With an overall philosophy to treat all of his patients with the utmost respect, Jesse P. Houghton, MD, FACG, is board-certified in both internal medicine and gastroenterology and serves as senior medical director of gastroenterology at Southern Ohio Medical Center.
Question: My dad is 74. Do I still need to make sure he gets a regular colonoscopy, or is he getting too old for those?
Answer: This is a great and timely question, given that March is National Colorectal Cancer Awareness Month. I get this question often in my own practice, and this is how I typically answer it:
When a patient gets up in age – for example, into their mid-to-late 70s – it’s certainly appropriate to discuss stopping performing colonoscopies for screening purposes. However, age is not an all-or-none variable that should determine when we stop screening. Even more important than age is the health status of the patient. I have patients in their 80s that look and feel amazing for their age. Some look like they could run a marathon! On the flip side, I have patients in their 60s who are extremely ill, with debilitating chronic medical conditions. In my opinion, how healthy a patient is becomes more important than their actual age.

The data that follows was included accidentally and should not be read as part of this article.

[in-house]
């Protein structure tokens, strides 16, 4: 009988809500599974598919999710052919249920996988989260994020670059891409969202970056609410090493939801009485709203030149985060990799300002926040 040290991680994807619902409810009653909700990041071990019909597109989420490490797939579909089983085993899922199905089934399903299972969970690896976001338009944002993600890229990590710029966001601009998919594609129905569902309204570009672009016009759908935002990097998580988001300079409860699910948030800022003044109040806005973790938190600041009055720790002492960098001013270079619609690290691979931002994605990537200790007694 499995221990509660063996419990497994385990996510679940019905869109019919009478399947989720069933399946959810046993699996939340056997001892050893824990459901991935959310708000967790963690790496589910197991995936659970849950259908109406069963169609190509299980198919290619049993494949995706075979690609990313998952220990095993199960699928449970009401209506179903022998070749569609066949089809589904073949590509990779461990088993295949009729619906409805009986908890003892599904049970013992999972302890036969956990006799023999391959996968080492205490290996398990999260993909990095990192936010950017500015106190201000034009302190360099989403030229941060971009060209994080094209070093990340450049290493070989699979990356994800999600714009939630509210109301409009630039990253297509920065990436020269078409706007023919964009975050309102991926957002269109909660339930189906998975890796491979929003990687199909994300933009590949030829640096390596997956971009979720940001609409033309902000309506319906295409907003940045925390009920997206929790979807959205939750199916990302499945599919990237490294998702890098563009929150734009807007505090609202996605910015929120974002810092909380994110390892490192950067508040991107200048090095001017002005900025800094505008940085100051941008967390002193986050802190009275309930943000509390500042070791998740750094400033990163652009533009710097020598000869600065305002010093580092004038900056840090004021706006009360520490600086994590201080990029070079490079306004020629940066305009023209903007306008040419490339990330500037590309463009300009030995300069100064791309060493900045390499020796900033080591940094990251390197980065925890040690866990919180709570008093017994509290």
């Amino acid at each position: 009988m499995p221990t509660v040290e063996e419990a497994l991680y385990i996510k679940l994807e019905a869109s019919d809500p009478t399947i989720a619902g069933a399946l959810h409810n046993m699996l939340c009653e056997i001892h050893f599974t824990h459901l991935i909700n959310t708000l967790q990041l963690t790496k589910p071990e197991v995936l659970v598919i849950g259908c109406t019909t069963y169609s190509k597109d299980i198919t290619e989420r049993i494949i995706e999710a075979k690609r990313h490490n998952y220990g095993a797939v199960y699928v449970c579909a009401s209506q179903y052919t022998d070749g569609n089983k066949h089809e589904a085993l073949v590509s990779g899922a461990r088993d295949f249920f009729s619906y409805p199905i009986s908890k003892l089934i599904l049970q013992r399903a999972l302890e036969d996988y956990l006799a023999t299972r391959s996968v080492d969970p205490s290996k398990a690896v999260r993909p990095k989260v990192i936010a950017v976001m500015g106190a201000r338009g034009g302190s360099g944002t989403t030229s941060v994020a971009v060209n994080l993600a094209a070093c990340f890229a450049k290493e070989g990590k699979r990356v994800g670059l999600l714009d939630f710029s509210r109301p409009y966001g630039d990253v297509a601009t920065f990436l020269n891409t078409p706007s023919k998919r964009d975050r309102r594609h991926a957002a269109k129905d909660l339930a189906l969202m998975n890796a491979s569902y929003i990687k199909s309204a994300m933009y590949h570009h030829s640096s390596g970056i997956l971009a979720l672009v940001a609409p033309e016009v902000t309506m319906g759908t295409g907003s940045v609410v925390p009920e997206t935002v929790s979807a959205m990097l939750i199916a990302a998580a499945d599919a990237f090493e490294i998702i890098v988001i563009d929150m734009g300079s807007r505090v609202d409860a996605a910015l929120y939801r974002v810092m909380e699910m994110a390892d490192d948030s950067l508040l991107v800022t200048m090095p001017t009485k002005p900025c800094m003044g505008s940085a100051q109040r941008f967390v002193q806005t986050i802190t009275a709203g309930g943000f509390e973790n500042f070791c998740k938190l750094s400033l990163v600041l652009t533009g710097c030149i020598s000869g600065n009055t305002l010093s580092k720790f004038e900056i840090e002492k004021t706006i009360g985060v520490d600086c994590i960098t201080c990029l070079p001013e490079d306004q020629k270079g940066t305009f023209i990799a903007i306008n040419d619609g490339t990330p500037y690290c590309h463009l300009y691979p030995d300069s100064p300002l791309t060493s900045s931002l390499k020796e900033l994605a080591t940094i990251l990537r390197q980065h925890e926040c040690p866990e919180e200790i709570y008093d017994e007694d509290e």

Some gastrointestinal guidelines suggest we should only schedule a colonoscopy for screening purposes if the patient is reasonably expected to live another 10 years.
Now, this 10-year timeline is for purely screening exams, meaning the patient is not having any symptoms. It’s a whole other story if someone in their late 70s or 80s is having rectal bleeding, chronic diarrhea, weight loss or a change in bowels. Age is less of a factor in addressing these symptoms with a colonoscopy.
It also depends on when the patient’s most recent colonoscopy was performed, and what was found during that exam. I’m much more likely to recommend a repeat colonoscopy in someone in their 70s or 80s who had multiple polyps removed on their last exam several years ago, compared to someone who had no polyps on their previous colonoscopy.
Be well, and remember to get screened!
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